Prosecutors have declined to file felony charges against a social worker accused of placing two children in a home with two sex assault suspects and then not telling police when the 4-year-old girl said she was sexually abused, but the agency’s handling of the case has spurred reforms.
Montgomery County Prosecutor Mat Heck Jr. said in an interview this week that his office has declined felony charges against agency employees. But Dayton police say their investigation continues. The case could still be presented for misdemeanor charges.
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“As far as my office is concerned in reviewing it with the Dayton police department, there was not sufficient evidence to charge a felony in that case,” Heck told the Dayton Daily News.
Records obtained by the Dayton Daily News in April showed that police were investigating whether Children Services employees violated laws regarding endangering children or failing to report abuse.
A separate investigation into claims that the girl’s grandfather sexually abused her after Children Service placed the children in his care is also still ongoing, Heck said.
The mother of the children said she didn’t know the grandfather had been accused four times of sex-related crimes and was living in the same home as a teenager accused of sexually abusing a child in another county.
She learned these details from the Dayton Daily News story.
“As I was reading the story, I was just crying,” she said in a recent interview. “After everything they went through, on top of not even knowing, I just felt hopeless, helpless. My kids were in such a disturbing situation that I had no idea of.”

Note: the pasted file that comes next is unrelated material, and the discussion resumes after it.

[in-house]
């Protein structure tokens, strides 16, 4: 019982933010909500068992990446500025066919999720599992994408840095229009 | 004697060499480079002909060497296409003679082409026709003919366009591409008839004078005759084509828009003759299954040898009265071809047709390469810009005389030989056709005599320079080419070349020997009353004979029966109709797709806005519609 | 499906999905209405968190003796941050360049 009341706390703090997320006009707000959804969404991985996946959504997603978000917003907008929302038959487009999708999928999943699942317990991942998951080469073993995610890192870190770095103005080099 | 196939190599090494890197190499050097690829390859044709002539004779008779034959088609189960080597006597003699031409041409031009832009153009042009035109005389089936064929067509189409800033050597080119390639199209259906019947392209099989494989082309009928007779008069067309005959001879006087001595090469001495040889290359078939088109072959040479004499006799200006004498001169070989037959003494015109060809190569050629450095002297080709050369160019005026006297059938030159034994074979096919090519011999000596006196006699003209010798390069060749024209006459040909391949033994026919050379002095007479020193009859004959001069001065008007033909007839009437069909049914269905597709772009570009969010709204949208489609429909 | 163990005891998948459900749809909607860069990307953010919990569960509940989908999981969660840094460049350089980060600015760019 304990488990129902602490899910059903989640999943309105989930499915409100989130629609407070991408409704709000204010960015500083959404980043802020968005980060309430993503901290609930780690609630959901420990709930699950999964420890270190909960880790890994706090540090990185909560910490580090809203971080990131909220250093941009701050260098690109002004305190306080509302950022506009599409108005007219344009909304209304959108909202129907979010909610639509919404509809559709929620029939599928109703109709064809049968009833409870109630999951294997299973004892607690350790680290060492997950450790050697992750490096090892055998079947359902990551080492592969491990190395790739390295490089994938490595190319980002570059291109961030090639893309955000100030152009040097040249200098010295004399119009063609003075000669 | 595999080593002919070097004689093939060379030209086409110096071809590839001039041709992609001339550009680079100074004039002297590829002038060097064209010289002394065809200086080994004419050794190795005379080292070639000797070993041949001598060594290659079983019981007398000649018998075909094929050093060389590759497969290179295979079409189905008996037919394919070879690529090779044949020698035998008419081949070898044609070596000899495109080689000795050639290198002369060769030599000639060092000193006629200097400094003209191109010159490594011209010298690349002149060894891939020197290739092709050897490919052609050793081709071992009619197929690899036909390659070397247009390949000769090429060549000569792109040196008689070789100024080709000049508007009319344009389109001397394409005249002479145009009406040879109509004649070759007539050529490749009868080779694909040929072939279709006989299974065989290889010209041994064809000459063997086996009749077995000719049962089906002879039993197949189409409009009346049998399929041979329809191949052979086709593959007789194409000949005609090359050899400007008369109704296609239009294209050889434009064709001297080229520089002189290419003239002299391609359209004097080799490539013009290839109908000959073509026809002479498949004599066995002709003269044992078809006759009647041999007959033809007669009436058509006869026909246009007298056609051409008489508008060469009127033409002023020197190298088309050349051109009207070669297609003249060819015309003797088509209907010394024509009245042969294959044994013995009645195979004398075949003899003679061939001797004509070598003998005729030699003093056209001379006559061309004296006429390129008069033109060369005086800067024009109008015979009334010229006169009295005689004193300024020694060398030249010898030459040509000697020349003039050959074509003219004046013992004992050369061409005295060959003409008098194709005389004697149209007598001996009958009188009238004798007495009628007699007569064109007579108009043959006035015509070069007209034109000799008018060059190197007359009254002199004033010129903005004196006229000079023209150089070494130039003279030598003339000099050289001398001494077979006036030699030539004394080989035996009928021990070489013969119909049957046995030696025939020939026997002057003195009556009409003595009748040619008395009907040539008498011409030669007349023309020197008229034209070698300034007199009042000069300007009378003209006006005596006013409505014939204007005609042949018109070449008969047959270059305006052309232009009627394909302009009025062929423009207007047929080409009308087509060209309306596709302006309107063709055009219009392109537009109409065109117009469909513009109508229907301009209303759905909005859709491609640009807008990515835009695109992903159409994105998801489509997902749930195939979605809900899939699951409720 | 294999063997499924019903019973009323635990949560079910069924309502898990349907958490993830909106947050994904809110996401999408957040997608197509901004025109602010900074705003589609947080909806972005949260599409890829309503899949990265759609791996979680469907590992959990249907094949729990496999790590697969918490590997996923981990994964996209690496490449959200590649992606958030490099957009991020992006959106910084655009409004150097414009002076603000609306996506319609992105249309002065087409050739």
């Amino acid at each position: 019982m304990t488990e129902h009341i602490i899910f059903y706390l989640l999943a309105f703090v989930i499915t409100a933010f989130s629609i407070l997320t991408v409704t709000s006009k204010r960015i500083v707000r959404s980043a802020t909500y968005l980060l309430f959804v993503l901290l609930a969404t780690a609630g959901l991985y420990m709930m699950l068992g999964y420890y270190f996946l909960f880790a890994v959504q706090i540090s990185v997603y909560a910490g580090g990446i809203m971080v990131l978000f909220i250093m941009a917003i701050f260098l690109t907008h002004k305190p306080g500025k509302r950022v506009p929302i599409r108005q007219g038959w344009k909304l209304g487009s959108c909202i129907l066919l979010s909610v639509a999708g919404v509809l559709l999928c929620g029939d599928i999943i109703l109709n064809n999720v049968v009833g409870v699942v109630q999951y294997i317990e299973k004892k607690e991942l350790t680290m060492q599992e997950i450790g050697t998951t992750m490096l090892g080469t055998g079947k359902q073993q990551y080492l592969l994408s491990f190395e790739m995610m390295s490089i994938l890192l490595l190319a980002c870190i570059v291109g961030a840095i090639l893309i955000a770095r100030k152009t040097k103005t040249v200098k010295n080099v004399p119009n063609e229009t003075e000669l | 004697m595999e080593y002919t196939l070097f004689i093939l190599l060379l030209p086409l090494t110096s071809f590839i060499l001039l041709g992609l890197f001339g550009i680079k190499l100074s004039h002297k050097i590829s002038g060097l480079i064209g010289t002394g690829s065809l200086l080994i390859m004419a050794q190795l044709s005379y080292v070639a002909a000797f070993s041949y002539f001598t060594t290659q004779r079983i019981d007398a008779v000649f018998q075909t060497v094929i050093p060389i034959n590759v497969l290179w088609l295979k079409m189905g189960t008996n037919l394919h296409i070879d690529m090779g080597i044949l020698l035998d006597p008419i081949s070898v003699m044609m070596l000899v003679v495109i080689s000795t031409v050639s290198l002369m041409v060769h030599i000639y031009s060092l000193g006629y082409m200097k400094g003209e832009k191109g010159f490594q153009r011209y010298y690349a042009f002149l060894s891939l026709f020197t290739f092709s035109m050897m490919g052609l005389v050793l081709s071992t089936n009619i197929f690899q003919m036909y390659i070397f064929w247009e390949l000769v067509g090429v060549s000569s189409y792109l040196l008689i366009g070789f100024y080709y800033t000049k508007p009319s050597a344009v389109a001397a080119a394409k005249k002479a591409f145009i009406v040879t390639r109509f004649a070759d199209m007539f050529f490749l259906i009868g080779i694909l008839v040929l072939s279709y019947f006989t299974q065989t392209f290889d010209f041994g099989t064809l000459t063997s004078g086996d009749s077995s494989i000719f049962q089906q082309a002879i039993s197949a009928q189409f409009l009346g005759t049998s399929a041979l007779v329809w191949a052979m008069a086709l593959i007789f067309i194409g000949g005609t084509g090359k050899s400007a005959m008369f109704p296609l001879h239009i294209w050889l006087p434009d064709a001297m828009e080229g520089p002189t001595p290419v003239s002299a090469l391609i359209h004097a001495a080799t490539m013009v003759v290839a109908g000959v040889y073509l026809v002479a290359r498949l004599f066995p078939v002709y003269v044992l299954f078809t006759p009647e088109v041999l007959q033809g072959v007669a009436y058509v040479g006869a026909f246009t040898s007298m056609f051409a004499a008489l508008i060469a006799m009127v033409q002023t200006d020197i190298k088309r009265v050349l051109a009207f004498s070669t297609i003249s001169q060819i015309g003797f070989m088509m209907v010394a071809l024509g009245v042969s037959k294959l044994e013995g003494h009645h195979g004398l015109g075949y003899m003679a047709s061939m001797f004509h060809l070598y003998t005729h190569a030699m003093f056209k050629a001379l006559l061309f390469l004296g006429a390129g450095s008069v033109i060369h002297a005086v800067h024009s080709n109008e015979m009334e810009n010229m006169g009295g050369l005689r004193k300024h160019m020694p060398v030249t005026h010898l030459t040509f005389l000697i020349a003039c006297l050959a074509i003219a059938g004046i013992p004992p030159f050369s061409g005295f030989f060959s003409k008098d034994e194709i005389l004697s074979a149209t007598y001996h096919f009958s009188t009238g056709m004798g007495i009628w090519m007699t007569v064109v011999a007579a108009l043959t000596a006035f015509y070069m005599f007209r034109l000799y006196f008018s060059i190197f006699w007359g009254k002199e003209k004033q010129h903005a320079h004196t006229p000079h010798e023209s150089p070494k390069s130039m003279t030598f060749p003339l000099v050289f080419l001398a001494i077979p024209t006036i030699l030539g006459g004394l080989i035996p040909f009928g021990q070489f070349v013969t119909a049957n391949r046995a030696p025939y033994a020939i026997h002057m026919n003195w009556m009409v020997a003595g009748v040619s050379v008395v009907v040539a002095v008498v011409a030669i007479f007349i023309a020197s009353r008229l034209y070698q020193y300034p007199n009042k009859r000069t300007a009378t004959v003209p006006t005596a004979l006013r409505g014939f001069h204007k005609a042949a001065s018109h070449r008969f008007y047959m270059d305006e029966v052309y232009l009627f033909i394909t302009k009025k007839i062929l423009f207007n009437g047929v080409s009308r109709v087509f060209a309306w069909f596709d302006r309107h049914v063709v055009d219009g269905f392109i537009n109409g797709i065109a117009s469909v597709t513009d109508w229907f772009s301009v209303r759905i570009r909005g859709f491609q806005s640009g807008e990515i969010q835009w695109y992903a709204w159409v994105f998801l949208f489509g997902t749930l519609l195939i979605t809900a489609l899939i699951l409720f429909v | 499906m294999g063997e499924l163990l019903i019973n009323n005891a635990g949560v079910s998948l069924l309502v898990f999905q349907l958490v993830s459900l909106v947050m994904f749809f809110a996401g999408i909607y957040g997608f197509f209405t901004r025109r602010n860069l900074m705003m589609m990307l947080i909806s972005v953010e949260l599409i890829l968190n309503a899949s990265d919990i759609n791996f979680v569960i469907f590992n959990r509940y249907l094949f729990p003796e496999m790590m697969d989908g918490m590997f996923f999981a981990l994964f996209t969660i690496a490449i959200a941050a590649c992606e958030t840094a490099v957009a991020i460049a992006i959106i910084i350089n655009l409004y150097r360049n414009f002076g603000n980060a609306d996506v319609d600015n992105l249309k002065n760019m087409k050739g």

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The Dayton Daily News isn’t identifying the mother in order to protect her children’s privacy. The newspaper doesn’t typically name the victims of sexual assaults.
Heck this week announced a list of recommendations on how Montgomery County Children Services could improve investigations of abuse and neglect. Children Services says it’s already implemented many of them, including changes to how the county handles background checks, reporting abuse allegations and employee discipline.
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Children Services officials wouldn’t comment on the specifics of this case.
“Confidential information concerning a child welfare case was improperly released by a police department,” agency spokesman Kevin Lavoie said Friday. “Neither the police department nor the prosecutor’s office has provided it to us. We cannot offer comment on a report we have never seen.”
Montgomery County Children Services Assistant Director Jewell Good also issued a statement.
“When it comes to child protection, we would never want to put a child in harm’s way or place them in a home where they could be at risk,” she said. “We encourage our caseworkers to not only follow policy and procedure, but also use their clinical skills and training to raise questions or advocate for a change in placement if needed.”
Prior abuse allegations
The Dayton Daily News exclusively reported the police investigation in April. The case dates back to 2017, when the mother called 911 because she was being abused by a boyfriend. Children Services removed her children from the home for their safety.